Black Sunday–Or Why the Super Bowl Is Depressing

eli-manning.jpg

I actually was going to write this post yesterday with the same title, so I’m a day behind. WARNING all you sports fans: Do not read any further as you will be exasperated with my views on sports at the very least, just as the four males in my family are.

Our day yesterday morning began with my husband asking our 7-year-old son, “What are you doing?” His response: “Waiting for the Super Bowl to start.” Thus is my life as the sole two-legged female among four males. So in an effort to relate to the men in my life I have tried to increase my sports knowledge. I am proud to say that this is the first year in my 37 years that I knew who was playing in the Super Bowl BEFORE game day. And even more, I knew a little about the teams. In my household of football fans, they have been pressing me to choose a side. So yesterday morning I’m still deciding who to pull for at our church’s Super Bowl party. I usually just pull for the underdog, but this year it was more complicated.

The problem is that I cannot stand for successful people to be considered “losers”. Anyone who makes it to the Super Bowl in my mind is successful and should be considered a winner. I wanted the Patriots to win because it would be devastating for them to experience their first loss of the season at the Super Bowl. But then my heart just naturally goes toward the underdog. Also, Eli Manning played for my alma mater. (NOTE: This is the first time that I have publicly claimed UM as my alma mater. I will still pull for MSU anytime they are playing UM though.) So he’s sort of a Mississippi boy. Also, I remember when our oldest son, Eli, was born, Peyton Manning was playing at UT. Someone told us that Peyton had a younger brother in high school, Eli, who was supposed to be even better than him. And I just LOVE the commercials with Peyton and Eli–they remind me of my boys!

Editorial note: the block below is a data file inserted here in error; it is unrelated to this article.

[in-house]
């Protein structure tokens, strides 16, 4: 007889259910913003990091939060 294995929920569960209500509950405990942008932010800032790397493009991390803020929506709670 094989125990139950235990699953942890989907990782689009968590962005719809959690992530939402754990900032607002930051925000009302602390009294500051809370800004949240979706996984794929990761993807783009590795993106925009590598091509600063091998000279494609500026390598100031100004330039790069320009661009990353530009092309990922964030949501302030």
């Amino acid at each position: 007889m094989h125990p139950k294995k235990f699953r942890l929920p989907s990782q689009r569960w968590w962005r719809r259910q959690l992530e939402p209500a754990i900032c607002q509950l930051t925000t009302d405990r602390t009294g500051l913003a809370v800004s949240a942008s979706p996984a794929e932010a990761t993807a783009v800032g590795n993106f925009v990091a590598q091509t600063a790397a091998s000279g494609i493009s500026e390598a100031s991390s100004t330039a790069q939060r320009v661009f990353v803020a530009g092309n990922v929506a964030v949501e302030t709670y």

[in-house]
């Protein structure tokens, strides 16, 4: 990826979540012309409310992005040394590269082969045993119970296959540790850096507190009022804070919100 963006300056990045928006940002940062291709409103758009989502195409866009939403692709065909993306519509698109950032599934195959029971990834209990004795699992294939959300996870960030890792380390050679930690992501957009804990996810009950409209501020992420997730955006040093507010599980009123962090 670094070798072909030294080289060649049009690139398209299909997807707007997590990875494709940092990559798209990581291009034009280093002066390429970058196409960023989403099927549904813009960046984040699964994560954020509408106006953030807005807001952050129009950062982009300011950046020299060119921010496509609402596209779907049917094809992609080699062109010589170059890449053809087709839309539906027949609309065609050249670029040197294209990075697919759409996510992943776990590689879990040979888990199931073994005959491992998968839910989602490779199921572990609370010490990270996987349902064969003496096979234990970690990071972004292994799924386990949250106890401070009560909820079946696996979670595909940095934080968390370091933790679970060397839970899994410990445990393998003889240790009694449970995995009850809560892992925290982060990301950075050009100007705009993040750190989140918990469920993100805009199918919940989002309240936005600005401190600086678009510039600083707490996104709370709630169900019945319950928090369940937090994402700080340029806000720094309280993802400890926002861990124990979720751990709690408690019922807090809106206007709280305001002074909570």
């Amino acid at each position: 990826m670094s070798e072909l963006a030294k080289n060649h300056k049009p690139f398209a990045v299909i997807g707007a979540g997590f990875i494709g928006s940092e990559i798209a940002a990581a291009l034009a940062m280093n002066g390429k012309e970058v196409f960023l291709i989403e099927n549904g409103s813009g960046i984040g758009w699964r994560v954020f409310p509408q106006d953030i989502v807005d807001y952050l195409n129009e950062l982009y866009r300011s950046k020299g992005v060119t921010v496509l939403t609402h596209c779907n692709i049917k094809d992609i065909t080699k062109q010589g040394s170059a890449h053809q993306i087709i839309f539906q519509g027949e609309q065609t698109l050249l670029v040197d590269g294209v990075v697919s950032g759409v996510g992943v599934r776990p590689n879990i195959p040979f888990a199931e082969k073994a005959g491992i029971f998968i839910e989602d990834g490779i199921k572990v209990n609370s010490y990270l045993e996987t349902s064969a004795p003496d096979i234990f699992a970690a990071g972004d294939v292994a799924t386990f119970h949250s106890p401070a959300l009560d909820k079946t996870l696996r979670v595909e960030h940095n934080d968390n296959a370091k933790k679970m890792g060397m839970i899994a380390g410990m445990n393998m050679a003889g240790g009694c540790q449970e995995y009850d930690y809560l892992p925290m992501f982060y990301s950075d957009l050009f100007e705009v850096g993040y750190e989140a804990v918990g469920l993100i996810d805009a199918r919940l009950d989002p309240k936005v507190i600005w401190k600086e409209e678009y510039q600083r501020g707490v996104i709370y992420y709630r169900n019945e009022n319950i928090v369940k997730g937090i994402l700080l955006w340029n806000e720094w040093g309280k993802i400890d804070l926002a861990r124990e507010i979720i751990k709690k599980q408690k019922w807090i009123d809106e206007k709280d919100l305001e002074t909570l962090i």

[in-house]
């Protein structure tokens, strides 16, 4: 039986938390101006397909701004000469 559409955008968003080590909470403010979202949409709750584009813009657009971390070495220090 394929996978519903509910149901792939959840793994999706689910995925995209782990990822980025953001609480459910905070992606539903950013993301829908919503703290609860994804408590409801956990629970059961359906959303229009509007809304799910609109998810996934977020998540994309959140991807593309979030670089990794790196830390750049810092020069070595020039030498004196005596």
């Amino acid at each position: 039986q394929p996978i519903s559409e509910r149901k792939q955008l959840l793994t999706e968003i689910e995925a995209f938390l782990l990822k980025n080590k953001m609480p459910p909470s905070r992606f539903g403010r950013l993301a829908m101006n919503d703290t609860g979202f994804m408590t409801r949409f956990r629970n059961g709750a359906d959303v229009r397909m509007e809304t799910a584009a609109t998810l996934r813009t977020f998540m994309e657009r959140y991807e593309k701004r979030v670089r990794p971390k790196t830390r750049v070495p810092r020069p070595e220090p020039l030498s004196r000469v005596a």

So I just decided to admit when asked who I wanted to win that I want them both to win. This resulted in groans and rolling eyes from my boys and “Mooooom, someone HAS to win.” My husband called me Mrs. Stalin and said that I’m a socialist.

I just don’t get it. In a battle scene on TV it’s usually obvious who should win. The good guys should win, and the bad guys should lose. It’s just not as clear cut for me in football.

My most passionate and competitive Patriots/Tom Brady fan, the 7-year-old, was devastated after the game was over. That may be an understatement. They were many tears and loud sobbing–no exaggeration. As we were putting the boys to bed, he had calmed down enough to have a conversation about the game. So I tried to explain my views to him again. “Don’t you see that it would be better if both teams could win. Then the Patriots would not be having the worst night of their lives tonight.” Still not convinced, “No, someone has to win, and it should have been the Patriots!”

So I’m happy for the Giants pulling off this win although I’m not saying too much about it for fear of outraging the 7-year-old. And I’m sad for the Patriots. They are winners in my book, but they are known as “losers” today and are probably feeling like losers.

junior-seau.jpg

Poor Junior Seau! I really like him. I wish he could have won.

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2 Comments

Filed under My views on life

2 responses to “Black Sunday–Or Why the Super Bowl Is Depressing

  1. The best shots during the game was the unbridled joy coming from Peyton when his brother’s team went ahead. That was way cool!

  2. Amy

    Good luck with that philosophy in that house.

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